It seems that everyone who is into fitness swears by protein powder. Some add it to their daily smoothies, others sprinkle it into practically everything they eat. Either way, they are resolute in their devotion to the powder. Add to that, the fact that some experts in the medical community are regularly insisting that we need a lot more protein in our diets, and it seems that we would be crazy not to explore the protein powder option. However, protein powder is not all sunshine and ripped abs. While it certainly has its benefits, there are some issues to be aware of if you are using or are considering incorporating protein powder into your diet.
The Good Stuff
No one is here to tell you that protein powder is all bad. It definitely has some perks, which is why it has an extensive list of devotees. The truth is that in order to build muscle we need protein and the cereal lovers amongst us are likely lacking protein, especially at breakfast. Putting protein powder into a morning shake or mixing it into a bowl of cereal is a quick way to add some protein to a meal that is often lacking.
Due to the fact that protein keeps us feeling full for longer it can certainly aid in weight loss efforts. Some choose to add it to their regular meals and find they need smaller portions than usual or do not need to eat as frequently. Other people choose to add protein powder to snacks between meals in order to keep hunger pangs under control.
The Not So Good
Whether you are a regular consumer of protein powder or just someone who likes to dabble here and there, it's good to know the facts about what you are putting into your body. One important point to keep in mind is that, like other types of supplementation, using a protein powder is not as good as getting your protein from regular food. Yes, real food wins again. In cases where protein powder is used in addition to eating other food protein sources, the chances are better that results will be beneficial. However, when protein powder is used as the primary protein source in a person's diet, deficiencies are likely to occur.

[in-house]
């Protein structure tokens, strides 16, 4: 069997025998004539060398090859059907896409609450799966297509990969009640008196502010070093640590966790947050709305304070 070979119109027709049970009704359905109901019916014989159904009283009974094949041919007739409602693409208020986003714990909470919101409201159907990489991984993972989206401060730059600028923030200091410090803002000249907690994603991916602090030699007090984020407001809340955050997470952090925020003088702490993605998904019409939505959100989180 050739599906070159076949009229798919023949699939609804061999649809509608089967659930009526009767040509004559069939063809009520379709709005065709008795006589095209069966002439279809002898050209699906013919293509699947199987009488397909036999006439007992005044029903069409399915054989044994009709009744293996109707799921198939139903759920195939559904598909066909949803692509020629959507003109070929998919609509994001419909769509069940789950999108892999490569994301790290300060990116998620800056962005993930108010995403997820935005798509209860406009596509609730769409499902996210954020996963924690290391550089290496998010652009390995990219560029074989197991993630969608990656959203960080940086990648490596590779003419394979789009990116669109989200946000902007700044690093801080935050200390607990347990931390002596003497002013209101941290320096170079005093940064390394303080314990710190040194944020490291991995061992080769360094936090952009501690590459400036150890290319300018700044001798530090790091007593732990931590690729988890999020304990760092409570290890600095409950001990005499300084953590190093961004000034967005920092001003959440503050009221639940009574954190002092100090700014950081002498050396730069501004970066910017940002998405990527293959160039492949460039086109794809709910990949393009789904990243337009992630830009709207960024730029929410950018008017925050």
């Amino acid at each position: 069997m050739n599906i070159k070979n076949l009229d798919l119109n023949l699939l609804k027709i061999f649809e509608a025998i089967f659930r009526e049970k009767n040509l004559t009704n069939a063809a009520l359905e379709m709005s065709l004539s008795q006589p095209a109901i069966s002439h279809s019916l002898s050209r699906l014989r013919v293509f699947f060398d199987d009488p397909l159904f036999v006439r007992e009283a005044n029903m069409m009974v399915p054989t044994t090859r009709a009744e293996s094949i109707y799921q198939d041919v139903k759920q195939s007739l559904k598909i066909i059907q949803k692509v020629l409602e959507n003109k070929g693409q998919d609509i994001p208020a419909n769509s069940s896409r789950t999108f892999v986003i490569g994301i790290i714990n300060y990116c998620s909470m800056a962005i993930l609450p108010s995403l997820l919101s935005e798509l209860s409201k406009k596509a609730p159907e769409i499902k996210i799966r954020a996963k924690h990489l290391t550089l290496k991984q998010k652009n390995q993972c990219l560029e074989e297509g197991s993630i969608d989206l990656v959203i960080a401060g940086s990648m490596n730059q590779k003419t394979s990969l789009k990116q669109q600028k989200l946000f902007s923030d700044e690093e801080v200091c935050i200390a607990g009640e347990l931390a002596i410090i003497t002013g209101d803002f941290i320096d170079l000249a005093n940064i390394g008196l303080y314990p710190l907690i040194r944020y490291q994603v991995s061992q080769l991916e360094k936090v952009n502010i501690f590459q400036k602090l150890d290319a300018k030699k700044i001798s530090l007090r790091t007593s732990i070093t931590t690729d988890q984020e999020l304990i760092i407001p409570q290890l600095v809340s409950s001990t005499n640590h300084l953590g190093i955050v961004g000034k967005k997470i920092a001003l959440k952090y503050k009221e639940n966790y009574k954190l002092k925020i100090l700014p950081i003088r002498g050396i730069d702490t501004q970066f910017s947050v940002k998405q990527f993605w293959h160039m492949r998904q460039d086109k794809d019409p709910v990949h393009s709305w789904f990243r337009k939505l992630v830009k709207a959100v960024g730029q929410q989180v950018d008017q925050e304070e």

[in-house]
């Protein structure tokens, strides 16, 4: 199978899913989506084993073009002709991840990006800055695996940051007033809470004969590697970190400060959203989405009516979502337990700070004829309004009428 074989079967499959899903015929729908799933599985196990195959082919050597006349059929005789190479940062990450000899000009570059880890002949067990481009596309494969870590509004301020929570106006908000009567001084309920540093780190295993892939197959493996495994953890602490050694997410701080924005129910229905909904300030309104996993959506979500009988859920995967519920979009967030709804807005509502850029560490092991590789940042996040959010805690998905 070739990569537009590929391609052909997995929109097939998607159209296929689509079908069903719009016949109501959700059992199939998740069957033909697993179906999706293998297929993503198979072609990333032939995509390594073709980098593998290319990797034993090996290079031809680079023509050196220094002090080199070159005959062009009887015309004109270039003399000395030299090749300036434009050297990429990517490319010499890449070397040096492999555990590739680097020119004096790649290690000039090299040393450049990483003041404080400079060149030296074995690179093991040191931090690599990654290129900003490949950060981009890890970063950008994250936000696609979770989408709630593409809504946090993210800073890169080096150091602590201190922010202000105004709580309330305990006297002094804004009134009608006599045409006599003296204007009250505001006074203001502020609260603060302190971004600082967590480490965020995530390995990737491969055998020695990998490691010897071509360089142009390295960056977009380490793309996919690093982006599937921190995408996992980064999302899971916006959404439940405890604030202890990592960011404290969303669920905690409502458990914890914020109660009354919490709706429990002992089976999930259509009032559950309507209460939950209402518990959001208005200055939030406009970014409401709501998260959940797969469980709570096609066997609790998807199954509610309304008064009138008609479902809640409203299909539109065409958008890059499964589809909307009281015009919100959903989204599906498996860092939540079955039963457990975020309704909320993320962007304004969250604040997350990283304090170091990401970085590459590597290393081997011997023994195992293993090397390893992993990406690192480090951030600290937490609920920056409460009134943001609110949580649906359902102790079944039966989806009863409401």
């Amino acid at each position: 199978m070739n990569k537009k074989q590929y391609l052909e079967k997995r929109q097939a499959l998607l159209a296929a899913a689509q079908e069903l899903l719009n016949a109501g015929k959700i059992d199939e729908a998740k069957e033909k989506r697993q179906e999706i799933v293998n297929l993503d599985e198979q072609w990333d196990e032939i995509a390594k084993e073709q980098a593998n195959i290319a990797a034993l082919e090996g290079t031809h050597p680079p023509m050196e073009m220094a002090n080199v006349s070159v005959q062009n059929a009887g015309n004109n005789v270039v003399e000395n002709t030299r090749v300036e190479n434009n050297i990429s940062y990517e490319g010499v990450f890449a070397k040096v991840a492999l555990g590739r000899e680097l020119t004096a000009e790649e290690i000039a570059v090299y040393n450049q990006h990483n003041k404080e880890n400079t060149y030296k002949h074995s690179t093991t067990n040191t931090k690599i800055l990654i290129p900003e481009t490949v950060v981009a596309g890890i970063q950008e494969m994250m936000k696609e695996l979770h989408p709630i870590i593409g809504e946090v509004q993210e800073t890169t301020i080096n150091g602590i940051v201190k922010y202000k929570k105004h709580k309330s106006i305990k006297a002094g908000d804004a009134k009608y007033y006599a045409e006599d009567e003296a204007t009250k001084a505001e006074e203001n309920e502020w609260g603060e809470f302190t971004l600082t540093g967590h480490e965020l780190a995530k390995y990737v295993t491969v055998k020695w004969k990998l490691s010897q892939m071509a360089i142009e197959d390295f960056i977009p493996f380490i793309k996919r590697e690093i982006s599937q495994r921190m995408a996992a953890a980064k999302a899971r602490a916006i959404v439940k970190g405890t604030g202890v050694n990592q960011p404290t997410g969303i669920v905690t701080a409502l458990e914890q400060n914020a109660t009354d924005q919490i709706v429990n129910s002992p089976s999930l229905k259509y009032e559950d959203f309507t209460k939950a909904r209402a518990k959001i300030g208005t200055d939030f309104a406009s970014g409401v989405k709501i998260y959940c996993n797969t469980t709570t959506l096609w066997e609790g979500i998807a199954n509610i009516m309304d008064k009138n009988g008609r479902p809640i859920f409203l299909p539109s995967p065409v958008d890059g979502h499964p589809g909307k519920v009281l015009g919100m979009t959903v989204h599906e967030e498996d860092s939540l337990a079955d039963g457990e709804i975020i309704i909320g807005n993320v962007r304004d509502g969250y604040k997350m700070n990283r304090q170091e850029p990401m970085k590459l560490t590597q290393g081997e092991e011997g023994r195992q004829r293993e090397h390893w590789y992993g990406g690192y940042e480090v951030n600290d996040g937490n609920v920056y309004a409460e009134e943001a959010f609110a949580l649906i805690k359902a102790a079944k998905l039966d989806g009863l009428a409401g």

It is also important to note that for people who are already taking in enough protein through regular food sources, adding protein powder to the mix can damage the kidneys over time. The kidneys are mainly responsible for breaking down protein in the body, so when there is too much for too long, kidney disease, kidney stones or even osteoporosis may arise.
Overall, it seems that short term use of protein powder to boost energy, lose weight or gain muscle may help in a lot of cases. As with other supplements though, it is always better to opt for natural, unprocessed food sources whenever possible. However, no one can deny the convenience of using protein powder to meet daily requirements. Just be sure of what you are putting into your body. Many powders contain only a small amount of protein and a lot of other stuff you probably don't need extra of such as carbohydrates. Also, keep in mind that consulting a doctor before adding a supplement to your diet is always a good idea, especially when you are unsure of how it will affect your body.